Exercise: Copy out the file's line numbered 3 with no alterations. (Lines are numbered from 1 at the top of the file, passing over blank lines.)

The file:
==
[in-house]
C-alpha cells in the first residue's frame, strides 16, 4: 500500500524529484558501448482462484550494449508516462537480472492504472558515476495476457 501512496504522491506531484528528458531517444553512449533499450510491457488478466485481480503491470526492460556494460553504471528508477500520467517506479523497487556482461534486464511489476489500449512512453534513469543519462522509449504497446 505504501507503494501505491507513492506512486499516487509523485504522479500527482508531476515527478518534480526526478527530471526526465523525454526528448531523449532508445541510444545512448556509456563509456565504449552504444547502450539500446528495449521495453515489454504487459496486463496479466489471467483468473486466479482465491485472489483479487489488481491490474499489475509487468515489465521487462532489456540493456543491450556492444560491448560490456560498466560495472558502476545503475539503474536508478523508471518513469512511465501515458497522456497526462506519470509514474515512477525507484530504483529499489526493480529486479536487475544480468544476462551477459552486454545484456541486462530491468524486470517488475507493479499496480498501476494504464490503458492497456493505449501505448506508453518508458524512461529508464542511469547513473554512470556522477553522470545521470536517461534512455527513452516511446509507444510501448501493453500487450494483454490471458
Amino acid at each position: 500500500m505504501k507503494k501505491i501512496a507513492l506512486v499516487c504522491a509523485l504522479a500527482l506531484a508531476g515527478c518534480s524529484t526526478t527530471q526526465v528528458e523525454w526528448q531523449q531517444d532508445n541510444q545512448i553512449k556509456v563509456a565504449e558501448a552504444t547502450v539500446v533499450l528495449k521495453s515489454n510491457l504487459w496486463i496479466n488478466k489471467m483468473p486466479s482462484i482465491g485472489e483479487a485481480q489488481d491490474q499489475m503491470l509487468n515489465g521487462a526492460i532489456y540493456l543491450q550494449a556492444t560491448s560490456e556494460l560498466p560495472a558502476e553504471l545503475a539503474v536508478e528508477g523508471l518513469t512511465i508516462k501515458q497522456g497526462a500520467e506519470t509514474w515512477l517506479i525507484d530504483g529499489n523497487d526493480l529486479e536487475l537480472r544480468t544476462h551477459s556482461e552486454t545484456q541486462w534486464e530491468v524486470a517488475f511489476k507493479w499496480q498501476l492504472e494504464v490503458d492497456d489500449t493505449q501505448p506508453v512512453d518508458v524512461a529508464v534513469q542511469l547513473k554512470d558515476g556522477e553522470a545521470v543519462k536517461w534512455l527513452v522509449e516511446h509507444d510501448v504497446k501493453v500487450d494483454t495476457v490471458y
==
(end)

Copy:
Amino acid at each position: 500500500m505504501k507503494k501505491i501512496a507513492l506512486v499516487c504522491a509523485l504522479a500527482l506531484a508531476g515527478c518534480s524529484t526526478t527530471q526526465v528528458e523525454w526528448q531523449q531517444d532508445n541510444q545512448i553512449k556509456v563509456a565504449e558501448a552504444t547502450v539500446v533499450l528495449k521495453s515489454n510491457l504487459w496486463i496479466n488478466k489471467m483468473p486466479s482462484i482465491g485472489e483479487a485481480q489488481d491490474q499489475m503491470l509487468n515489465g521487462a526492460i532489456y540493456l543491450q550494449a556492444t560491448s560490456e556494460l560498466p560495472a558502476e553504471l545503475a539503474v536508478e528508477g523508471l518513469t512511465i508516462k501515458q497522456g497526462a500520467e506519470t509514474w515512477l517506479i525507484d530504483g529499489n523497487d526493480l529486479e536487475l537480472r544480468t544476462h551477459s556482461e552486454t545484456q541486462w534486464e530491468v524486470a517488475f511489476k507493479w499496480q498501476l492504472e494504464v490503458d492497456d489500449t493505449q501505448p506508453v512512453d518508458v524512461a529508464v534513469q542511469l547513473k554512470d558515476g556522477e553522470a545521470v543519462k536517461w534512455l527513452v522509449e516511446h509507444d510501448v504497446k501493453v500487450d494483454t495476457v490471458y